No matter what corner of the globe we live in, when we hear songs such as "No woman, No cry" by Jamaican reggae singer Bob Marley, or the acclaimed song by U2 "Beautiful Day," our brains seem to experience some kind of bliss, and we feel content.
This is also the case if we are at a concert with a group of strangers and everyone starts to sing along. We can feel a sense of camaraderie and unity, which is hard to describe -- it's something that would be more difficult to achieve by merely using language -- or so it seems.
Recent research, has proven that language in "poetry format" is effective in activating regions of the brain, similar to the ones activated by music.
Furthermore imaging studies undertaken at the University of Exeter in England (found here) have revealed that people's brains respond differently to poetry than to prose. This experiment has shown that when we read or write poetry, not only are our emotions elicited in a similar way as when we listen to music, additionally, we might be becoming more introspective.
Developing introspection is an art that, unfortunately, is not being fostered enough in today's society, as the focus seems to be on what happens outside of us rather than inside. However, reflecting on who we are, and getting to know ourselves, is the first step in building good leadership habits.
So, why not write or read more poems? Why not play more music in the work environment to feel more connected to others and in-touch with our emotions?
A few months ago, before I came across these particular findings on poetry and the brain, I felt the urge to write a poem, as my initial reaction to the death of my father on December 8, 2014. It was as if there was an external force compelling me to sit down and write. Just a few hours after I heard the sad news, I had written a poem for him. In the days after the event, I ended up writing 15 others.
Writing poetry was something that had never crossed my mind, although, I must admit, it was a very cathartic process. I decided to reach out to a poet friend, Matt Jackson from Affectors, who presented at "TEDx the Rocks" with me last year. I asked him to revise the writings, and, much to my surprise, he liked them a lot.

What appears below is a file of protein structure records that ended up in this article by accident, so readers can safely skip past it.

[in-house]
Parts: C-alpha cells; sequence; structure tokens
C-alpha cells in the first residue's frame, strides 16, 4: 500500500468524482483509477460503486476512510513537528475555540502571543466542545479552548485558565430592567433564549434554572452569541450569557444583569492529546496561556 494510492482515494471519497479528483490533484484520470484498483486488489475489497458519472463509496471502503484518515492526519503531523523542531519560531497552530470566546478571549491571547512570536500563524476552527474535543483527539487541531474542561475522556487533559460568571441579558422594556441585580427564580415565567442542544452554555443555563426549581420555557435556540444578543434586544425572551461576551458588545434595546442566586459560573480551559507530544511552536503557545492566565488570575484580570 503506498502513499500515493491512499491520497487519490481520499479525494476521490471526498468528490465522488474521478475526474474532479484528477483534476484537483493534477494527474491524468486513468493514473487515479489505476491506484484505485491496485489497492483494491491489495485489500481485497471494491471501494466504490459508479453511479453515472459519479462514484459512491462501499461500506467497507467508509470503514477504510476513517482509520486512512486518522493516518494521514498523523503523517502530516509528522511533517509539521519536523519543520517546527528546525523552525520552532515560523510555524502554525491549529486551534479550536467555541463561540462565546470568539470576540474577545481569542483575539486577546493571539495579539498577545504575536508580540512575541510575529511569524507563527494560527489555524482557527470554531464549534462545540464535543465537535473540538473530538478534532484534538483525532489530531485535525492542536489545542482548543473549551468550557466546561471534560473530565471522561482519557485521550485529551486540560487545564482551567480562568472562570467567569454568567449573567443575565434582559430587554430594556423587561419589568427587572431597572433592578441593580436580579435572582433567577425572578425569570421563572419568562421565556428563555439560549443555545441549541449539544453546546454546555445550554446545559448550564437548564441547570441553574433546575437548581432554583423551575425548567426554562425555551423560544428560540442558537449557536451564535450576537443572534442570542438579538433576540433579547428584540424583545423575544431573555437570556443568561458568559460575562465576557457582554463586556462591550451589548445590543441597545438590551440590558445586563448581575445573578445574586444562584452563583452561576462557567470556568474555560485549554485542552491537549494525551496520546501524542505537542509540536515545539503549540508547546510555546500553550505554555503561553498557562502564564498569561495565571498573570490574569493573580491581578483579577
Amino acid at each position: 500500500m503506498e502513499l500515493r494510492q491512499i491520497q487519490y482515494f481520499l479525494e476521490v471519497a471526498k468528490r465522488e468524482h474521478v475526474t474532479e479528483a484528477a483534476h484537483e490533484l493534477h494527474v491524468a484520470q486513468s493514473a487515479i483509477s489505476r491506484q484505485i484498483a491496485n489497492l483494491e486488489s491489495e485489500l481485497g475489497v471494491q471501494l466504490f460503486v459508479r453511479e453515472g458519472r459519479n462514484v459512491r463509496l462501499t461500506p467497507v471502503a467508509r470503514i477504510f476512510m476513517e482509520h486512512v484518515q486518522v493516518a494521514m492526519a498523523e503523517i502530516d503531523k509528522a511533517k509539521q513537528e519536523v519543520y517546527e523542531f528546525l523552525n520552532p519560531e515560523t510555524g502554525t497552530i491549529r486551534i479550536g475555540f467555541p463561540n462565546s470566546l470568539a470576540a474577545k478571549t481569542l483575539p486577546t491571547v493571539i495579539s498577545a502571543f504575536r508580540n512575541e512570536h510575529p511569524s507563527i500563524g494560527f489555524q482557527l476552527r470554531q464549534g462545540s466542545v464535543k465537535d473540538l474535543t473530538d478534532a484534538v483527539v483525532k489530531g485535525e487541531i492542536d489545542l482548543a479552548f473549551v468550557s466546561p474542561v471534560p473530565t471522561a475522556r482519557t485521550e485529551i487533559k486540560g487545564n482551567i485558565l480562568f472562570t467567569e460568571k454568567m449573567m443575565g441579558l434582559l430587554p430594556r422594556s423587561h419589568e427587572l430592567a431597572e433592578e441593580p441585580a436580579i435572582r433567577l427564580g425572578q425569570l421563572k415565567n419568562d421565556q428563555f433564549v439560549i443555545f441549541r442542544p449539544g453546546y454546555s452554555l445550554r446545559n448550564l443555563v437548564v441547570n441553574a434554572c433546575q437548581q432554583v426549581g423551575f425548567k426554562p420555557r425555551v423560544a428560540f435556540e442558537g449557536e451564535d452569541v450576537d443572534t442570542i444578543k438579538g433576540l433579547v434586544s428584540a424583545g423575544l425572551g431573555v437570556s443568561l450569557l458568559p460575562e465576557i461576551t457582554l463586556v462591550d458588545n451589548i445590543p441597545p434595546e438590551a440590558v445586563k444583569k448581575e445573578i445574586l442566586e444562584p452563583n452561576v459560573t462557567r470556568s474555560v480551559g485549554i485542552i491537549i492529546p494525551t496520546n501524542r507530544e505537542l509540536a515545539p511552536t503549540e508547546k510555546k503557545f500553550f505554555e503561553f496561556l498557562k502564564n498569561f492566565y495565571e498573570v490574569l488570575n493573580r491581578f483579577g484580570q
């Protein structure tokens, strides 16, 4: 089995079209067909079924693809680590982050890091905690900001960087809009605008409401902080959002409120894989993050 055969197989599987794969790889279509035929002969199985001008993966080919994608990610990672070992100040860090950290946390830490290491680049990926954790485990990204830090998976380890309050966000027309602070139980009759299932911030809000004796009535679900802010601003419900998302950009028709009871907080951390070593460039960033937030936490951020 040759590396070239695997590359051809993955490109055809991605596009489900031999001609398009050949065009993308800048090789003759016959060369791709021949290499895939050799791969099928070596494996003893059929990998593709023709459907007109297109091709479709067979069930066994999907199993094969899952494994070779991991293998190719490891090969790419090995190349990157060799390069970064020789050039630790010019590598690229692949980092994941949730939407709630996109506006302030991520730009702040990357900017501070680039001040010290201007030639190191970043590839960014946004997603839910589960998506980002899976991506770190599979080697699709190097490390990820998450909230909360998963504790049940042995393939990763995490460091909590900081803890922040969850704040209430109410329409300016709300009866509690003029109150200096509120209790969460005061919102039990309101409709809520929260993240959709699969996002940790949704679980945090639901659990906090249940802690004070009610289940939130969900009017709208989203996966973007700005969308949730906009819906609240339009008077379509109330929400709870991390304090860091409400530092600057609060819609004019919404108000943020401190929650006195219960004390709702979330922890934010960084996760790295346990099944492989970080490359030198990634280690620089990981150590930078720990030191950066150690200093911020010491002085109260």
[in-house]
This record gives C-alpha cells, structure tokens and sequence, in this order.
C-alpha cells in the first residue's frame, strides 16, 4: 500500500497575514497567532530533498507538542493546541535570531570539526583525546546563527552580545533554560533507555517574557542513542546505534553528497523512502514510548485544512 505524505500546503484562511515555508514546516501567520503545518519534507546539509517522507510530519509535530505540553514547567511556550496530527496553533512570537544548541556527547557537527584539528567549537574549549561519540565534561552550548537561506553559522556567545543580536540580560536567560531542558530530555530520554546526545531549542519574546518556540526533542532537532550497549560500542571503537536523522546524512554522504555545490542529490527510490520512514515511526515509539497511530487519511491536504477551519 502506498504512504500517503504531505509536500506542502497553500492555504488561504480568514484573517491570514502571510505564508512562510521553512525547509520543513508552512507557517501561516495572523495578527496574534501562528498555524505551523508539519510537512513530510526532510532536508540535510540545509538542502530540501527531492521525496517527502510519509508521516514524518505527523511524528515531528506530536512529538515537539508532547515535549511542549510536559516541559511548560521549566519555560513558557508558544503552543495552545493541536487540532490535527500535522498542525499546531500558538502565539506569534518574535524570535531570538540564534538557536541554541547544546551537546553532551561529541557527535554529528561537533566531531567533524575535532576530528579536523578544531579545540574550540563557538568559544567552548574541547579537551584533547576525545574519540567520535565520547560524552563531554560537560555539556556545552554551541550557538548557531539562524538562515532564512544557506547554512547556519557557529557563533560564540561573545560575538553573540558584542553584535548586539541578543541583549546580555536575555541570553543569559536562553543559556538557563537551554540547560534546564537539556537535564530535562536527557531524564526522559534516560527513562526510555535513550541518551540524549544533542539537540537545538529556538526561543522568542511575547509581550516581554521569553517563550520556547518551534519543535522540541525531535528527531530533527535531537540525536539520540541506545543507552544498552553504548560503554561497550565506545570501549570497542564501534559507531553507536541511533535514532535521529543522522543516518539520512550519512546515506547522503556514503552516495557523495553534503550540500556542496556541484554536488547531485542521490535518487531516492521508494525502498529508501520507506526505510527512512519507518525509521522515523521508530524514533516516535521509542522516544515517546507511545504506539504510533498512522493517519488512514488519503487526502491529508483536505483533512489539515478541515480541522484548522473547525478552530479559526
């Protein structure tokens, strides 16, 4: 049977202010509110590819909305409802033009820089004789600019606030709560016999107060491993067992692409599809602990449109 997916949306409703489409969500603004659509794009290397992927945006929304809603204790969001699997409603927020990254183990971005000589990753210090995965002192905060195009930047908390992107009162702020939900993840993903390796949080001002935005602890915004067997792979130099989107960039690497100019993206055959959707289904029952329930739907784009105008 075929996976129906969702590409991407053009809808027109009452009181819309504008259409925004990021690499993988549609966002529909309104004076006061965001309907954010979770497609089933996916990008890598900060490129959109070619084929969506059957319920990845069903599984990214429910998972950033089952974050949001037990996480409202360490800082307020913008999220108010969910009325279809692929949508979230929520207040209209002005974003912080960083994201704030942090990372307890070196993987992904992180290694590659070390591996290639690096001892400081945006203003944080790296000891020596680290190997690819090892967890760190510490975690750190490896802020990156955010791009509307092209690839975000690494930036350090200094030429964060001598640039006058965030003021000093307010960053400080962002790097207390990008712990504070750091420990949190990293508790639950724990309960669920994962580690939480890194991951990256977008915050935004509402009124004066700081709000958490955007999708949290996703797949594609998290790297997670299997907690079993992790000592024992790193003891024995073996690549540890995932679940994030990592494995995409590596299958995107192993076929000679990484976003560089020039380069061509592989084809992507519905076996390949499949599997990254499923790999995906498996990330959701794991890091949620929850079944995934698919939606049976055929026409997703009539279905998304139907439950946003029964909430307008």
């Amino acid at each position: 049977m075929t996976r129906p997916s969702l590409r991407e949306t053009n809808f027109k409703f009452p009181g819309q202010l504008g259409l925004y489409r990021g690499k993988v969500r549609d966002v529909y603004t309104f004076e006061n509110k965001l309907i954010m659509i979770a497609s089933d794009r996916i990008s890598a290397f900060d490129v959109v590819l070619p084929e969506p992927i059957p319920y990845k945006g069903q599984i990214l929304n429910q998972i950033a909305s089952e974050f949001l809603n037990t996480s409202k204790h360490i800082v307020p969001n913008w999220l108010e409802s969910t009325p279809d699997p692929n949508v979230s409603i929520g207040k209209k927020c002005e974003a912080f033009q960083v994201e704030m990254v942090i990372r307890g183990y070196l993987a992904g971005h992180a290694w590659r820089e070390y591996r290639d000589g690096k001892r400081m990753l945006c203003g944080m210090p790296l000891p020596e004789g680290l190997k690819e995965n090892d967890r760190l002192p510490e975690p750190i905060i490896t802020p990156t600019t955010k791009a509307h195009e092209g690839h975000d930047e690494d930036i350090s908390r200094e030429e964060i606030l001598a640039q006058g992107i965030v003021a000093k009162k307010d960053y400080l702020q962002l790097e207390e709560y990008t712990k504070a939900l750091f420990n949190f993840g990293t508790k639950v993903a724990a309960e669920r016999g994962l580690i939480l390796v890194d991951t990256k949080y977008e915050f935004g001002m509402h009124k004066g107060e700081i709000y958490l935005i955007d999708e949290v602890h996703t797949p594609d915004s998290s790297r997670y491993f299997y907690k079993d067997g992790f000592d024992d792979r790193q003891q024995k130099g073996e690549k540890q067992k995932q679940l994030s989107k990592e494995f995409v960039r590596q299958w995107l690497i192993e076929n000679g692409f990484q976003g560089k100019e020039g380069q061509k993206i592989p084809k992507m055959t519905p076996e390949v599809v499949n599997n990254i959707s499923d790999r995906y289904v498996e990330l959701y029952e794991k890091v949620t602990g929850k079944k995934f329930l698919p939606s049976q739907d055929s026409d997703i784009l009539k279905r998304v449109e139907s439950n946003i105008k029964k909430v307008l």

After this unexpected personal experience, I would like to describe our brains like treasure chests that once open, can surprise us if we let them fly without judgment or restraints. I believe that playing a new instrument, composing a song, reading or writing poetry, learning a new language, how to dance -- and even exercising introspection -- are all endeavors that can expand and grow our neural connections making us more flexible, adaptable and aware, qualities that any person or leader could benefit from.
In memory of my father, I want to share these two poems. Thank you, Dad, for your being an inspiration to me.
A LEADER AT HEART
There was never any doubt,
when it was time to decide...
such a powerful spirit
with a steady and pure mind.
Wearing highly strong gut feelings,
you were born into this life.
You protected, you took care,
you worked hard throughout the times.
A simple man, you never bragged.
Assured and certain were your marks.
Leader at heart, some would say
and to you,
it was only an easy part
of how to spend a decent life.
And while most of us will leave behind
many paths of various kinds
In your case, I would say
that your tracks will carry high
an admirable clear signature
of a great and humble man.
I just wish that your true essence
can dive deeply into the gaps
of the minds of those who met you
to be sprinkled all around.
(for my mum)
How do I go on
without your words
and the foolish silence
that surrounds every moment of my day?
What do I do
when my thoughts go to you
Sixty two years of true connection
of love and blessing
of soul to soul?
How do I live
without your touch,
or your safe hands
warming my heart?
How do I die
without you by my side
watching my last breath
as I did with you, my love?